When Senior Wealth Advisor Dave Lee talks about Tax-Free Savings Accounts (TFSAs) with a new client, he explains that it’s easier to think of it as a tax free investment account, not a savings account.
“The great advantage of TFSAs is that investments can grow and compound without tax on income, growth or withdrawals. As such, most investors are best positioned if they view the TFSA as an important part of their long term investment strategy, rather than a low-risk, low-return holding tank for their rainy day fund.”
Some investors get confused by the word savings in the account name, but many investors also under-utilize their TFSA because they consider them too small to have significance. When the program was first introduced in 2009, Canadians could only contribute $5000. Annual limits are not ‘use it or lose it,’ so cumulative contribution room can now be up to $81,500 for an individual and $163,000 for a couples. For many investors, it’s time to adjust the way a TFSA fits into their wealth strategy.
“There’s no tax on withdrawals from TFSAs, and on death, probate can be avoided if a beneficiary is named. If the beneficiary is a spouse, or more accurately, a successor annuitant, they can maintain the tax-free status of the investments for the rest of the survivor’s lifetime. Investment earnings inside TFSAs also don’t contribute to the calculations for Old Age Security (OAS) claw back,” Dave says. “It’s becoming an increasingly important financial planning and investment tool.”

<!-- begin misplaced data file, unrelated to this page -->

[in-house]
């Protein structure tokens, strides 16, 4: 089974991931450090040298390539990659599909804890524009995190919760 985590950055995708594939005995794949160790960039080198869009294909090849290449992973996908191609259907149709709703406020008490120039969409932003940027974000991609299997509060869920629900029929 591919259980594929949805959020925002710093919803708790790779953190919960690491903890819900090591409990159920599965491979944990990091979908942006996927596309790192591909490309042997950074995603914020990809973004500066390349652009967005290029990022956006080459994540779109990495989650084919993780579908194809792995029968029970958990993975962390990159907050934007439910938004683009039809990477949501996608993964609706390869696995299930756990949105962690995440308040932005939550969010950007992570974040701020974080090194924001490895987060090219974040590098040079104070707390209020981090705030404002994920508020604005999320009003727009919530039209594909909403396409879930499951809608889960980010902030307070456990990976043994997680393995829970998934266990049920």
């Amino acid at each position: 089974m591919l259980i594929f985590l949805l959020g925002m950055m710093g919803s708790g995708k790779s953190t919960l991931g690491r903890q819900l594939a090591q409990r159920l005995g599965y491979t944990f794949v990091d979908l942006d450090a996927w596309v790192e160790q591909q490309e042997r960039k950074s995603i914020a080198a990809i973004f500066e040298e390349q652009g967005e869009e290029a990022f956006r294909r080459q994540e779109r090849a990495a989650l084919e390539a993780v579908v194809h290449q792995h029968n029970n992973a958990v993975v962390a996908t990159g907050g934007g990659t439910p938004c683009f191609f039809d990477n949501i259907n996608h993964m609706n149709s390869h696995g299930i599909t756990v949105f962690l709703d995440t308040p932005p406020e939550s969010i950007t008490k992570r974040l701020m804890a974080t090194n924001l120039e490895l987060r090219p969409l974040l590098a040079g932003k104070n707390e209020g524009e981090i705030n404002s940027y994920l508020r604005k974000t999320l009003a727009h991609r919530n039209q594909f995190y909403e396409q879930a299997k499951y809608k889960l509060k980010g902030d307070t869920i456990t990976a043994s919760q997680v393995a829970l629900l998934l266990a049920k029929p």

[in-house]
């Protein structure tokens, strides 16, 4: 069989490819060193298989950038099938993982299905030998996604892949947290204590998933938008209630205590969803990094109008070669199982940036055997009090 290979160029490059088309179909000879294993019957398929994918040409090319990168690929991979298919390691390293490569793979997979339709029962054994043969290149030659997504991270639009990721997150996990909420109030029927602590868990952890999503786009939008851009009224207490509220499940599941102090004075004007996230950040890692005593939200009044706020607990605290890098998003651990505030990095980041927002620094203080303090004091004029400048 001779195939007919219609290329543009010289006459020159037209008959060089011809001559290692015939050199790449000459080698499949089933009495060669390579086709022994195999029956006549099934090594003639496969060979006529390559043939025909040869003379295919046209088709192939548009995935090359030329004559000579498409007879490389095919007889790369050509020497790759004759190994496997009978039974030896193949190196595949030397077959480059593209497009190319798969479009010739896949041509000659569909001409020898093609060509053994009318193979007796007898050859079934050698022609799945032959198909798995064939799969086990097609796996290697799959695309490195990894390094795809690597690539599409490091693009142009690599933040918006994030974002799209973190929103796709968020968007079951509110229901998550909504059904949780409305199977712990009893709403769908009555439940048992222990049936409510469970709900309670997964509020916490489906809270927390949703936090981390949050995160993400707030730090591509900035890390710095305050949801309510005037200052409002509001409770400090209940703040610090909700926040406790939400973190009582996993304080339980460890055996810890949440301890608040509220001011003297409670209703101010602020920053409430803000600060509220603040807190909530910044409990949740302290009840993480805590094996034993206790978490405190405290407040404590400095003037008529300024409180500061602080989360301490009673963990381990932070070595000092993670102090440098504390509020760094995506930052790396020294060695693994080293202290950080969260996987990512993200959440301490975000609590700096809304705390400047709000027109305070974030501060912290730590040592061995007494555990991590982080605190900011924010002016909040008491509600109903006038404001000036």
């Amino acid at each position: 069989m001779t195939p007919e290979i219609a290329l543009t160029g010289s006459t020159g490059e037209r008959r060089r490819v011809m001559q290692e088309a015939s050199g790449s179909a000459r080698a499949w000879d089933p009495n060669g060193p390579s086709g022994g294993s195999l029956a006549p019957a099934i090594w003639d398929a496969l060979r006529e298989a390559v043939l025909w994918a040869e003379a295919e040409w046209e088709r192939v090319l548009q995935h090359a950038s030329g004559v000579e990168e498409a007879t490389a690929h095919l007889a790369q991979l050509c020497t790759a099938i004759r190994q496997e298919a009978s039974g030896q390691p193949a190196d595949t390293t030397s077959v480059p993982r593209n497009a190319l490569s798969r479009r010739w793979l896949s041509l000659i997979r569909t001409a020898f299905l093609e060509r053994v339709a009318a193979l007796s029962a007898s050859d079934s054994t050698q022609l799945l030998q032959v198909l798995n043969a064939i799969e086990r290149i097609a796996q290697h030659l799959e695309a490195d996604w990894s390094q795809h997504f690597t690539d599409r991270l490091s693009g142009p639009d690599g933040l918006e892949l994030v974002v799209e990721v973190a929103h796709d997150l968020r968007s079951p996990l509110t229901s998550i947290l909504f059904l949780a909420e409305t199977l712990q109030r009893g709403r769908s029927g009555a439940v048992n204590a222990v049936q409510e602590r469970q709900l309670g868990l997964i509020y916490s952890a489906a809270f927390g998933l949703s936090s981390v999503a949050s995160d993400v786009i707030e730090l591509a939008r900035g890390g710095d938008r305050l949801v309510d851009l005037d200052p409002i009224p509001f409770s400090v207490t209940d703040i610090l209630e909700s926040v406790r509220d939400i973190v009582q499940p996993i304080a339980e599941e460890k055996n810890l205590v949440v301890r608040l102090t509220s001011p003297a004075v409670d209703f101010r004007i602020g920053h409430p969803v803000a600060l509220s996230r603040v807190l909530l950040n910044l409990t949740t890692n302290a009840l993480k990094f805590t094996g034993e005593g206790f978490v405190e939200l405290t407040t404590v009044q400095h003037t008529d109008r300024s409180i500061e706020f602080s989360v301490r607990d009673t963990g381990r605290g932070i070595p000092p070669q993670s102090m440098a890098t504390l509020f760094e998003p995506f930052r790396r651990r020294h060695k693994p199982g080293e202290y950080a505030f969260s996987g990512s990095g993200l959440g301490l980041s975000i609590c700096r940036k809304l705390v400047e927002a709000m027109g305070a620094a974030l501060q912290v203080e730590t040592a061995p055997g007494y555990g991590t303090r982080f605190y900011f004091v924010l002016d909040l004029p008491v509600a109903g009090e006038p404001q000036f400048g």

How to use a TFSA
For young investors in relatively low tax brackets, a TFSA is a great place to start investing, while allowing RRSP contribution room to grow unused until they are in a higher tax bracket down the road. This enables them to start the compounding process in the TFSA while getting a larger deduction from RRSP contributions later.
For more affluent investors who’ve already maxed out both their TFSA and RRSP contributions, or who are now drawing an income from their investments in retirement, Dave says there’s another layer of thought that needs to be given to which investments are held in each account type. For example, investors who earn Canadian dividends in a TFSA cannot claim the dividend tax credit, so investments that produce this type of income are often best held in a taxable account, while it may be more suitable to hold investments that produce interest and foreign dividends in a TFSA.
“Older clients are often better off drawing RRIFs and other taxable accounts first, allowing the TFSA to keep compounding and growing until it’s potentially the last asset they have,” he says. “Those who don’t need RRIF income often shuffle some of that into their TFSA each year. Little by little their net worth shifts into a tax-free environment, and that eventually makes a big difference.”
TFSAs can be more flexible than RRSPs in some respects. You can withdraw savings from a TFSA at any time tax-free and replace the funds in the following calendar year without losing contribution room.
To discuss investments, life insurance, retirement planning, estate planning, generating income and minimizing your taxes, make an appointment with Dave Lee in White Rock. Call 604.535.4743 or email email@example.com, and follow him on Facebook, Twitter and LinkedIn for more financial insights.
ScotiaMcLeod, a division of Scotia Capital Inc.